• You might not be able to sit down with the mortgage broker face to face (depending on which mortgage broker you go with)
  • They can approve you for more, even if your credit score is bad (this can be a good thing too- depending on your perspective)
  • There’s no supervisor to talk to to complain if they make a mistake

Big Bank Loan Officer Pros

  • You can see them on your time too (they have mortgage specialists who can meet you in the evenings, or on weekends)
  • They can give you perks within the bank like: free banking, free safety deposit box etc.
  • They often pay the appraisal fee
  • Face to face person
  • Big bank- you know they likely won’t close down
  • Can have home equity line of credits
  • There is someone to talk to easily (just walk into the bank or call the loan officer) if you want to do something with your HELOC, or if you want to talk about changing from fixed to variable or vice versa
  • They may have lower closing costs because they’ll pay for some of the costs

Big Bank Loan Officer Cons

  • The big con is that you have to be able to negotiate (unless you get a joy ride out of it like I do) or else you won’t get a good deal
  • You have to do the shopping around (go to different banks etc.) which can be time consuming
  • Their rates often aren’t as good as mortgage broker rates
  • If your credit score isn’t up to snuff, they might not take you on
  • You might need to get “supervisor approval” for requests or whatnot

So in the end, as always, it’s your decision (hey, it’s your life- live it the way you want it!).  I went to one mortgage broker, and two banks (with two different branches of each bank).  Negotiating with the big banks was a huge headache- I was getting frustrated that the particular loan officer wasn’t budging on her best interest rate.  I also didn’t really like her too (she seemed… kind of fake), and was hesitant that I would have to deal with her in the future if need be.  I ended up going with another loan officer of the same big bank (Royal Bank) who gave me a great interest rate with no negotiating, really.  The big banks’ financial advisers (or whatever they were) even got in on the action because they probably get a commission too.  The mortgage broker was really nice, but I didn’t end up wanting to go with a bank that I couldn’t even visualize (unless of course, I google mapped it lol).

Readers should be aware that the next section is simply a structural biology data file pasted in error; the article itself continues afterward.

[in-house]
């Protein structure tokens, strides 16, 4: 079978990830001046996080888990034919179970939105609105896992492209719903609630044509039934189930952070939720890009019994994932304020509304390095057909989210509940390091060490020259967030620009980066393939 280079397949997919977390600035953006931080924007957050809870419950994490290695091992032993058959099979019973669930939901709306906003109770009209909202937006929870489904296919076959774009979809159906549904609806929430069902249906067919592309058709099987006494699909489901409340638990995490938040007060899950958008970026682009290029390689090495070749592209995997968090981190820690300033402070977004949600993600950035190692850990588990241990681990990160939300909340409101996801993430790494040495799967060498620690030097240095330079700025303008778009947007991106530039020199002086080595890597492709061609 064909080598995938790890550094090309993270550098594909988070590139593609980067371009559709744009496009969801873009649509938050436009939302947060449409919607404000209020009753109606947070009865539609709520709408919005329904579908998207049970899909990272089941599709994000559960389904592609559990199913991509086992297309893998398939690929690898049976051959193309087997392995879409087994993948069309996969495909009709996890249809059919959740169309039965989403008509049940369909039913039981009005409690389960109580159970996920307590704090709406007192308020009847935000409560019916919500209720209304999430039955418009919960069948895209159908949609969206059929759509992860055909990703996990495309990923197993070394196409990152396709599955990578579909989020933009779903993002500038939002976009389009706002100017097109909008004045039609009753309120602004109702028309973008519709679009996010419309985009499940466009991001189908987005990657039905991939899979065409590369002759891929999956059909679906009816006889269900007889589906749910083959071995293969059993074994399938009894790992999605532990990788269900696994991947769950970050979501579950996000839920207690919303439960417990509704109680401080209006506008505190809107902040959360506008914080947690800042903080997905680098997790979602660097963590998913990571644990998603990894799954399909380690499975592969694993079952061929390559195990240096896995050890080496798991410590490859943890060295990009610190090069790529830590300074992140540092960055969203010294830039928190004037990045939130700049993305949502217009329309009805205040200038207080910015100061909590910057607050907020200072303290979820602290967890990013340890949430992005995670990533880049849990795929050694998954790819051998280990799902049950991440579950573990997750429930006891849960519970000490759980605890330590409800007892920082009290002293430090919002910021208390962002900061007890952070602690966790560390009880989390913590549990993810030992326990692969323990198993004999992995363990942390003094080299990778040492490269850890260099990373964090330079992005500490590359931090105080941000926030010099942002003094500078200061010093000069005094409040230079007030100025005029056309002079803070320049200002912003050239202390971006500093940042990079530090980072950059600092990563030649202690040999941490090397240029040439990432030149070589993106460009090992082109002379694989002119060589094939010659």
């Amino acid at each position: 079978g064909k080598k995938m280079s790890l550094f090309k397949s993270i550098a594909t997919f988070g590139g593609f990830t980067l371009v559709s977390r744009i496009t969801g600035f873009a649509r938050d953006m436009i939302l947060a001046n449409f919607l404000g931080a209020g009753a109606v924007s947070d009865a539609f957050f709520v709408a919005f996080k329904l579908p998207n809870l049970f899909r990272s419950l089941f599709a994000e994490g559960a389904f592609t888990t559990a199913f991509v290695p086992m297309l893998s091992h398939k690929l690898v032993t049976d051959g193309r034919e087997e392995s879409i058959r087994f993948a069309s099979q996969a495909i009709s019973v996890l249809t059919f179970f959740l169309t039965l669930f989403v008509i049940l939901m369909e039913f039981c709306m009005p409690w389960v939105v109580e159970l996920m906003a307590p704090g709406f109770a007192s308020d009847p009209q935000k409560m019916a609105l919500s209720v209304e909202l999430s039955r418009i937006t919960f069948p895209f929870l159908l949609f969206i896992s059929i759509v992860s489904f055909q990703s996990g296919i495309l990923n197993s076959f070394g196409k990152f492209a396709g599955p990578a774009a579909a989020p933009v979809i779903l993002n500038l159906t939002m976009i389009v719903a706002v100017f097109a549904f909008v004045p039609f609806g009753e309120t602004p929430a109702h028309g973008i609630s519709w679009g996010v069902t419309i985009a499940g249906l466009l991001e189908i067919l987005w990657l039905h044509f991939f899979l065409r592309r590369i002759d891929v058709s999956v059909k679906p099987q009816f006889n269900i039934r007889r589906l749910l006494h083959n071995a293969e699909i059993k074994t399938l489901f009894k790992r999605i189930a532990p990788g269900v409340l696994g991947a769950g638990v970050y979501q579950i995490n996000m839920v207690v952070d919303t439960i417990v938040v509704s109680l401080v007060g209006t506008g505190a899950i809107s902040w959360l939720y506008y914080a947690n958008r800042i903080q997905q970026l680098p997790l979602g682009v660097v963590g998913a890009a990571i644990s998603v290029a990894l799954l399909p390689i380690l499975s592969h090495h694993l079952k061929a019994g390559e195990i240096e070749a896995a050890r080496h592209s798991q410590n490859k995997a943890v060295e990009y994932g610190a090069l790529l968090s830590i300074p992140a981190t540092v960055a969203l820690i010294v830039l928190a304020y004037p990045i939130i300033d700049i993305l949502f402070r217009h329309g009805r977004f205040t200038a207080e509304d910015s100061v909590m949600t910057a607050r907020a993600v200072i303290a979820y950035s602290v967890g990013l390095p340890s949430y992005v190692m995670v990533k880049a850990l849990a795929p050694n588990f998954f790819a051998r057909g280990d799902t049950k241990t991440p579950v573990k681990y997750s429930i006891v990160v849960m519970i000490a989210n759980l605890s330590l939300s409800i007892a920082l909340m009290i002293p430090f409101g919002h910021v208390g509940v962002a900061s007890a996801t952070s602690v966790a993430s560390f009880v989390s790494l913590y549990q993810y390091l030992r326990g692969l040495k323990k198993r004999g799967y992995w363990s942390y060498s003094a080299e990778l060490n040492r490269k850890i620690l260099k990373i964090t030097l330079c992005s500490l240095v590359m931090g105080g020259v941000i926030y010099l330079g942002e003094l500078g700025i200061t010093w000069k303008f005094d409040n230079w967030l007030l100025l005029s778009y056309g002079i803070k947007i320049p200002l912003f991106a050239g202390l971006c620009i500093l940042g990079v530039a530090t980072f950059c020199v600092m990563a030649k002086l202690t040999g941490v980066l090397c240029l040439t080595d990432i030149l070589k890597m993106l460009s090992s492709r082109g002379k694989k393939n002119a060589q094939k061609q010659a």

Related: Porting a Mortage

I think that if you have an unblemished credit history, then shop around at the big banks to see what you can get.  If your credit history isn’t the best, then going through a mortgage broker might be the best thing for you.  If you’re not a fan of negotiating and/or hard pressed for time to do this, then perhaps a mortgage broker might be for you, too.
Good luck with your decision- and think long and hard about things, because it is the biggest financial decision you will make in your life!

Below is a comparison chart from Ratehub who has done all of the comparison shopping for you!